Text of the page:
European Interest

New EU database to fight crime

Flickr/Kalliop3/CC BY-SA 2.0
A view of the European Parliament building in Brussels, Belgium.

The European Parliament’s Civil Liberties Committee on January 25 approved plans to create a new centralised data base on third country nationals. The new tool will complement the European Criminal Records Information System (ECRIS), which EU countries already use to exchange information on previous convictions of EU citizens.

“The fast, reliable exchange of information is key in the fight against crime at all levels,” said Rapporteur Daniel Dalton (ECR, UK). “This measure will close the loophole allowing third country nationals to hide their criminal records, while protecting peoples’ rights and information.”

As outlined in a European Parliament press release, the new ECRIS Third Country National (TCN) system, will enable national authorities to establish quickly whether any EU member state holds criminal records on a non-EU citizen. It will contain data such as names, addresses, fingerprints and facial images (which, however, may only be used to confirm the identity of a non-EU national who has been identified based on other data). It will also comply with EU data security and data protection rules.

MEPs said that, in addition to judges and prosecutors, Europol, Eurojust and the future European Public Prosecutor’s Office should also have access to the ECRIS-TCN system.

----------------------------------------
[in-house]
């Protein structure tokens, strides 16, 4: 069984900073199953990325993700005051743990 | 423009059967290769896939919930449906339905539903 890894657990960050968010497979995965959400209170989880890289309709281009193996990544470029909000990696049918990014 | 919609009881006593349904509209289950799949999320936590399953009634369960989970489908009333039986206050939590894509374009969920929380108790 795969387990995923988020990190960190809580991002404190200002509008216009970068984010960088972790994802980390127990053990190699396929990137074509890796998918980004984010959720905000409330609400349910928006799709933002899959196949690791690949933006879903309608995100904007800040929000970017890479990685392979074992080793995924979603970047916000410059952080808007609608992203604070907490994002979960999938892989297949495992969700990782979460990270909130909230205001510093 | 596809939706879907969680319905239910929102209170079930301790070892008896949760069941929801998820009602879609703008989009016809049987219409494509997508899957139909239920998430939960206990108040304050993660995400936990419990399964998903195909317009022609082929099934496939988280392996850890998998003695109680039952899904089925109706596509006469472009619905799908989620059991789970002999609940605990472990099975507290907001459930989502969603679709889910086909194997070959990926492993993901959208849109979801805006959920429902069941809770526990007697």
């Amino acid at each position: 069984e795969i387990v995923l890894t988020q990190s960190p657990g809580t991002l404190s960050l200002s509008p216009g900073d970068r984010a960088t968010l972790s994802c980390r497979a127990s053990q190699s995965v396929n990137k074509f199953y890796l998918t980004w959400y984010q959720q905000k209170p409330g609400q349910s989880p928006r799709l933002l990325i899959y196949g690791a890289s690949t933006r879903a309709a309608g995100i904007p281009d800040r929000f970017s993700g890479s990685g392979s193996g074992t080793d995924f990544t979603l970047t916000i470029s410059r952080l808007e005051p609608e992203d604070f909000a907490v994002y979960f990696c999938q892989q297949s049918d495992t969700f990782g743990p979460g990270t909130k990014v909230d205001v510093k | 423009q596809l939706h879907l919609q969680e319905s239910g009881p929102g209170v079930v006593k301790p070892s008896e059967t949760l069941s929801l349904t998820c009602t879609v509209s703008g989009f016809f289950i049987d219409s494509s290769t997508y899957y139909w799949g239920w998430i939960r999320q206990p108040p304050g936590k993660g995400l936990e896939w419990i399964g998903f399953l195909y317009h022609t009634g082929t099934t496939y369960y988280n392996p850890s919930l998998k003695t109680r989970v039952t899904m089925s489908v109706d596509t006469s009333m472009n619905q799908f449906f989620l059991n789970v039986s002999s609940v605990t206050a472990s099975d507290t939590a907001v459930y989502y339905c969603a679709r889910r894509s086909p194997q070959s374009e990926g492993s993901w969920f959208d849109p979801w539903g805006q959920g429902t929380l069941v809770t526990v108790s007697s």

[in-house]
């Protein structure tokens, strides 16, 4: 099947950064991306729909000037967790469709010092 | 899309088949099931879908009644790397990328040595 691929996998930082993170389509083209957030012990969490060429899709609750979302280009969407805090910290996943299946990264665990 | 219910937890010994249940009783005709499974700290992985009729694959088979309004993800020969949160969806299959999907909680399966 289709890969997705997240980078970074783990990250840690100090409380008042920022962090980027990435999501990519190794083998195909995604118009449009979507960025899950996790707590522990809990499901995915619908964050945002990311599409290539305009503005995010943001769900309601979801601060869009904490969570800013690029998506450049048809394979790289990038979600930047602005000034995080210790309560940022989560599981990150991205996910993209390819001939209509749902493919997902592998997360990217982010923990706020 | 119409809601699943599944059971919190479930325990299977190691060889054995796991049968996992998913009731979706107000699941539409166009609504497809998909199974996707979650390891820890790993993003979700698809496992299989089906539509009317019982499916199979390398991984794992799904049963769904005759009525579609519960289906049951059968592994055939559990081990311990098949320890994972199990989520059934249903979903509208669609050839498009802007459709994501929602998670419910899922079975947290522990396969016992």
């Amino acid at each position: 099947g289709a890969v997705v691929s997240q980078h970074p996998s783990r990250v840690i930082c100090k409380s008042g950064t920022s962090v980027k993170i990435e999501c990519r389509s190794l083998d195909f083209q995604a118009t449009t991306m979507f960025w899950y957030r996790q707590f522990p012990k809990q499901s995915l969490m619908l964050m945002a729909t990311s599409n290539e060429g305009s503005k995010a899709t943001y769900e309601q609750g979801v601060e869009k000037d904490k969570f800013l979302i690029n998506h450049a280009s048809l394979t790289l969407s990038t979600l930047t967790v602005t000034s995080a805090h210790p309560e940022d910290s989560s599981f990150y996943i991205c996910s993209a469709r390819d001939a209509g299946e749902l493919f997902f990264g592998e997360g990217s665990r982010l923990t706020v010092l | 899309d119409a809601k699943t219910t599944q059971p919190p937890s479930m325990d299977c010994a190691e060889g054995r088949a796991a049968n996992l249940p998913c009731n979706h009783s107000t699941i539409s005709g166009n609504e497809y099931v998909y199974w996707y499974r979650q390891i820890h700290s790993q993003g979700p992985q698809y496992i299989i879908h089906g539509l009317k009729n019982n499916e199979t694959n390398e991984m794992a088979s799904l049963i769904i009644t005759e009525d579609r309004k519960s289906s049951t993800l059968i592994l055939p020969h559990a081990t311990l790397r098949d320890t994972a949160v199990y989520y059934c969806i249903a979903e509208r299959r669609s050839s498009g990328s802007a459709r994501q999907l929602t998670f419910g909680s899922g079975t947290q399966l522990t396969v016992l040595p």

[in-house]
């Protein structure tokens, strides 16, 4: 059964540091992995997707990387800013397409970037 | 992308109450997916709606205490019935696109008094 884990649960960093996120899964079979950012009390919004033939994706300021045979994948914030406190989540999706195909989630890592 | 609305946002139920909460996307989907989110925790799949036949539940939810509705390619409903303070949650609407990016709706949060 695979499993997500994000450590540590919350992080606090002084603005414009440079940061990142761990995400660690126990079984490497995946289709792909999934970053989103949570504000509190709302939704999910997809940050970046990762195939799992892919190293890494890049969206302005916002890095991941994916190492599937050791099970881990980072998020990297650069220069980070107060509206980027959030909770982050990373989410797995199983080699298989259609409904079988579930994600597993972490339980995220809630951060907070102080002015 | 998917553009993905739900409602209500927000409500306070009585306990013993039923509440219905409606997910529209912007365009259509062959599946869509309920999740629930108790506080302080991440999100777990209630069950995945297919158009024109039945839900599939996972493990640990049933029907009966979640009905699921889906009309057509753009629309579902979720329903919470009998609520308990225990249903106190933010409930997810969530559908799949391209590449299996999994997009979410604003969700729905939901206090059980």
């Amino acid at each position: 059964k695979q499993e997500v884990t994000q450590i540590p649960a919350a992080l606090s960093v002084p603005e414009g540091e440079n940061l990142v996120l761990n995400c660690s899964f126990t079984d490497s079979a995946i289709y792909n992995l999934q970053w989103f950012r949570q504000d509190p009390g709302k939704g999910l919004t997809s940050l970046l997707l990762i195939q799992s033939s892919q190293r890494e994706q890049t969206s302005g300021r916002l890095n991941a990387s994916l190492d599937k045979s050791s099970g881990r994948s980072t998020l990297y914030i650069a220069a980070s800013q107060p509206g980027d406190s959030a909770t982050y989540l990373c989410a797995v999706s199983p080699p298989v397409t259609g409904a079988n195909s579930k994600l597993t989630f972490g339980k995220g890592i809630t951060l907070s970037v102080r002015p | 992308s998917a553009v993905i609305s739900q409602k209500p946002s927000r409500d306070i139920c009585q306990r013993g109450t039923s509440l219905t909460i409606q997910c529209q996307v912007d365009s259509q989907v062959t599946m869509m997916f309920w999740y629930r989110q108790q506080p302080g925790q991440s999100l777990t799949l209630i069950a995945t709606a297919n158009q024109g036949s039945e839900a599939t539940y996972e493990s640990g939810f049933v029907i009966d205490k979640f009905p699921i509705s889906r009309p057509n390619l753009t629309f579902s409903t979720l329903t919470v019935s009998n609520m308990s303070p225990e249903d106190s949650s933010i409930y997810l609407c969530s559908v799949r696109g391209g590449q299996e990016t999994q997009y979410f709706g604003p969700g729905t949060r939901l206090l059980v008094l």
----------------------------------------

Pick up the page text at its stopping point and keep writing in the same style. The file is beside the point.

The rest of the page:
MEPs agreed that this system is an important cross-border crime fighting tool for European prosecutors, judges and police forces, who currently often rely solely on data available from their own national criminal record systems.

The legislation was piloted through the European Parliament by ECR MEP Dan Dalton. He said: “The fast, reliable exchange of information is key in the fight against crime at all levels. This measure aims to make it harder for criminals to slip through the net.”

“The inclusion of facial images on the database will improve the accuracy of searches and help prevent cases of mistaken identity,” he added. “However, strong safeguards must be built in whenever personal information is held centrally. Therefore, I have included guarantees that requests for correction and deletion are dealt with swiftly.”

Dalton also said he agrees that EU citizens holding dual nationality with a third country should not be included on the database to avoid creating two classes of EU citizenship.

The legislation now moves into a round of talks between the Parliament, the European Council and European Commission before being voted on by all MEPs.

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